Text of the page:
The Presbyterian congregation in St. Augustine was organized in June 1824, during the Territorial Period of Florida’s history. Through the efforts of Reverend Dr. William McWhir, a minister with the Presbytery of Georgia, fourteen members formed the Presbyterian congregation. With the congregation operating on its own, Dr. McWhir returned to Georgia. The congregation immediately began making plans to construct a house of worship, and in January 1825, construction began on a sanctuary and continued for five years. The cost of the building totaled $5,000 with an additional $500 for the property on South St. George Street (located across the street from the current Cathedral Parish School gymnasium). By 1830, the building was finished and the congregation continues to grow its membership.
Over the years the church building served many needs within the community. During the Civil War, the Union army used the building for military purposes and services were not held in the building. At the end of the war, the church resumed weekly services. In 1866 the church purchased an existing home at the corner of Hypolita and St. George Streets to serve as the home of the minister and his family. The location placed the minister in a prominent location in the old city, reflective of the minister’s place in St. Augustine society. The Manse (term used for the residence of the Presbyterian minister) hosted a number of important visitors to the city as well as local organizations.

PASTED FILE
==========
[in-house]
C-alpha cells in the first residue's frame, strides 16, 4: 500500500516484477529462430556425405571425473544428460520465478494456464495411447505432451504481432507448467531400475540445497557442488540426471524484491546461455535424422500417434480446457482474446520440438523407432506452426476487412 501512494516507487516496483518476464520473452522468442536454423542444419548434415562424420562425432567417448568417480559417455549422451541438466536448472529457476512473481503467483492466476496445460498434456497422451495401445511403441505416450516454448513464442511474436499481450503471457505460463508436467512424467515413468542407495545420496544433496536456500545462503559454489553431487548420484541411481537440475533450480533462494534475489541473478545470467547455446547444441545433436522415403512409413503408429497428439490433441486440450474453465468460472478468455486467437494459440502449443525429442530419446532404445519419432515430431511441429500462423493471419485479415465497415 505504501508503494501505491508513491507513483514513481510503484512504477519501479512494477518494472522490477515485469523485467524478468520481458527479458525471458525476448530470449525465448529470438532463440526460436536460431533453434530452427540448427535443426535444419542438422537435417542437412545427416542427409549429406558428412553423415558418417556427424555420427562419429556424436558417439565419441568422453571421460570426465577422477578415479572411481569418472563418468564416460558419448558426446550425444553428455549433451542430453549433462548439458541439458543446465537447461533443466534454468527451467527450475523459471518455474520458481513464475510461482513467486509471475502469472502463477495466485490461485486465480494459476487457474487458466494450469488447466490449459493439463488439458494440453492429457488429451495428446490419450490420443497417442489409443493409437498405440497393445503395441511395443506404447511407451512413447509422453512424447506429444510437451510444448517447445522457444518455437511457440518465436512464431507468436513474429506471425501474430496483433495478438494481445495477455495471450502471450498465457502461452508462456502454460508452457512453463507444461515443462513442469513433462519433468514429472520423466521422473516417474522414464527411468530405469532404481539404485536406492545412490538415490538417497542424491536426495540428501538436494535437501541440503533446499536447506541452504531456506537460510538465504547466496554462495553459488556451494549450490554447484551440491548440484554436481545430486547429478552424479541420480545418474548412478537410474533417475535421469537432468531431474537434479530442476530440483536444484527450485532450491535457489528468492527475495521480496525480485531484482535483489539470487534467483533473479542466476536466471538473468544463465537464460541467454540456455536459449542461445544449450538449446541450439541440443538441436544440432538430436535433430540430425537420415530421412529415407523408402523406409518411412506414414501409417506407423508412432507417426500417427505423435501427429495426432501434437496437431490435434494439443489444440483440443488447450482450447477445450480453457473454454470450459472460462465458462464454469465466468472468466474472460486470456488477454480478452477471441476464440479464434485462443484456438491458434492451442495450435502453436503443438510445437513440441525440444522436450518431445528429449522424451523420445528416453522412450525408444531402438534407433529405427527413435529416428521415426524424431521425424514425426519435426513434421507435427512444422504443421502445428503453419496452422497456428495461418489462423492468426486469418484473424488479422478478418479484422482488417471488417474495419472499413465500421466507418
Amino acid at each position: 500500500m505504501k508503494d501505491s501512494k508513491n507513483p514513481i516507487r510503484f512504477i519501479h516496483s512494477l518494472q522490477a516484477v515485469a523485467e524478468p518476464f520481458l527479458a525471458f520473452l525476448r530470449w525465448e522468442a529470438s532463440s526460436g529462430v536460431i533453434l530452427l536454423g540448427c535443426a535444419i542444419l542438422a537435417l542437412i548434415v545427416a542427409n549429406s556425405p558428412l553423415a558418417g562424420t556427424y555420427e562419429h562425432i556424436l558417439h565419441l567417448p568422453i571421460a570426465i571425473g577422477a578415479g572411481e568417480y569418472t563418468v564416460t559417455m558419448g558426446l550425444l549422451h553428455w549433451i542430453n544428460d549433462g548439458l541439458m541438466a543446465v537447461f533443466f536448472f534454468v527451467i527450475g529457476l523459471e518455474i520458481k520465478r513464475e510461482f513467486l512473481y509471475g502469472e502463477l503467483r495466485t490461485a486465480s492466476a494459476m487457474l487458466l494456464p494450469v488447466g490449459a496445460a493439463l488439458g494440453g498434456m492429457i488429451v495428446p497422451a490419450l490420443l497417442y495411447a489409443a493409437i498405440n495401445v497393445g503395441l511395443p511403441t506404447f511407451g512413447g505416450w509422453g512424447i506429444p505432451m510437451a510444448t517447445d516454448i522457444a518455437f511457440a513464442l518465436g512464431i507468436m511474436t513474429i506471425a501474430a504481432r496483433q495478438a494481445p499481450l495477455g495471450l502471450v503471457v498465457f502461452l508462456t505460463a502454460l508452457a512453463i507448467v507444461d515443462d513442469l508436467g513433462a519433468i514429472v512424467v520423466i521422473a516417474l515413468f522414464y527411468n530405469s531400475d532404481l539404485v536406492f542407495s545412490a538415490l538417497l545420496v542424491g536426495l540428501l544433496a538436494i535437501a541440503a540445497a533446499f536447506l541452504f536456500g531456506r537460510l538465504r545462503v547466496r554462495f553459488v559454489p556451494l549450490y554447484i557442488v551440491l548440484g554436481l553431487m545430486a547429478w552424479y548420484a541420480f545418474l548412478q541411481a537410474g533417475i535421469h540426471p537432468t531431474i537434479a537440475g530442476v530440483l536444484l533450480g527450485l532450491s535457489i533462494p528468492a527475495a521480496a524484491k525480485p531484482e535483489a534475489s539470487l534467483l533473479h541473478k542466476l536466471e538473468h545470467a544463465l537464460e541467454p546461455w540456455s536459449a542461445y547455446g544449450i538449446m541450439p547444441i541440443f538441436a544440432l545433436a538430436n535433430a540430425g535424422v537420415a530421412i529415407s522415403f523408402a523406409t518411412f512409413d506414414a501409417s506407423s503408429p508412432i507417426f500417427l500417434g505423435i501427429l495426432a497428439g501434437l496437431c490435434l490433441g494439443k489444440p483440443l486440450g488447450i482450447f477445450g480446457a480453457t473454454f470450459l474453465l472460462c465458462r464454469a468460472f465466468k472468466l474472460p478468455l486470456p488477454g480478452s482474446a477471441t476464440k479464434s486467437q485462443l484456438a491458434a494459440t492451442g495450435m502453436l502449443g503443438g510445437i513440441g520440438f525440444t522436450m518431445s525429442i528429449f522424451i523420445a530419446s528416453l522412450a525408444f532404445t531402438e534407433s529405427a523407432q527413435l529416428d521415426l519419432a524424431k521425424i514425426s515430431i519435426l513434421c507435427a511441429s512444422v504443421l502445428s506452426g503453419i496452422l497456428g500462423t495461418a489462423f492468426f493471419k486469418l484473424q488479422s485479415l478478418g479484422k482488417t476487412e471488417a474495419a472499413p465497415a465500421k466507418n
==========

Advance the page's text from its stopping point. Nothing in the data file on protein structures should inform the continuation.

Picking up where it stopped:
32 Sevilla Street, St. Augustine, FL 32084
ALBUQUERQUE LITTLE THEATRE
Fort Mose Historic State Park is the site of the first legally sanctioned free African settlement in what is now the United States. In 1738, the Spanish governor of Florida chartered the settlement of Gracia Real de Santa Teresa de Mose, or Fort Mose for short, as a settlement for those fleeing slavery from the English colonies in the Carolinas. Over the next 25 years, Fort Mose and Spanish Saint Augustine became a sanctuary for Africans seeking liberation from the tyranny of English slavery.
For half a century, visitors to St. Augustine have made the St. Augustine/St. Johns County Visitor Information Center their first stop upon arriving in the Nation’s Oldest City. Commonly known as the “VIC,” the center offers information on special and cultural events, brochures and guidebooks for the area's attractions, clean restrooms, a gift shop. The VIC is staffed with friendly fully licensed tour guide hosts who gladly share information on attractions, museums, tours, accommodations, restaurants and unique shopping opportunities. The VIC is where a St. Augustine vacation begins, whether you plan to stay a day, a weekend or longer.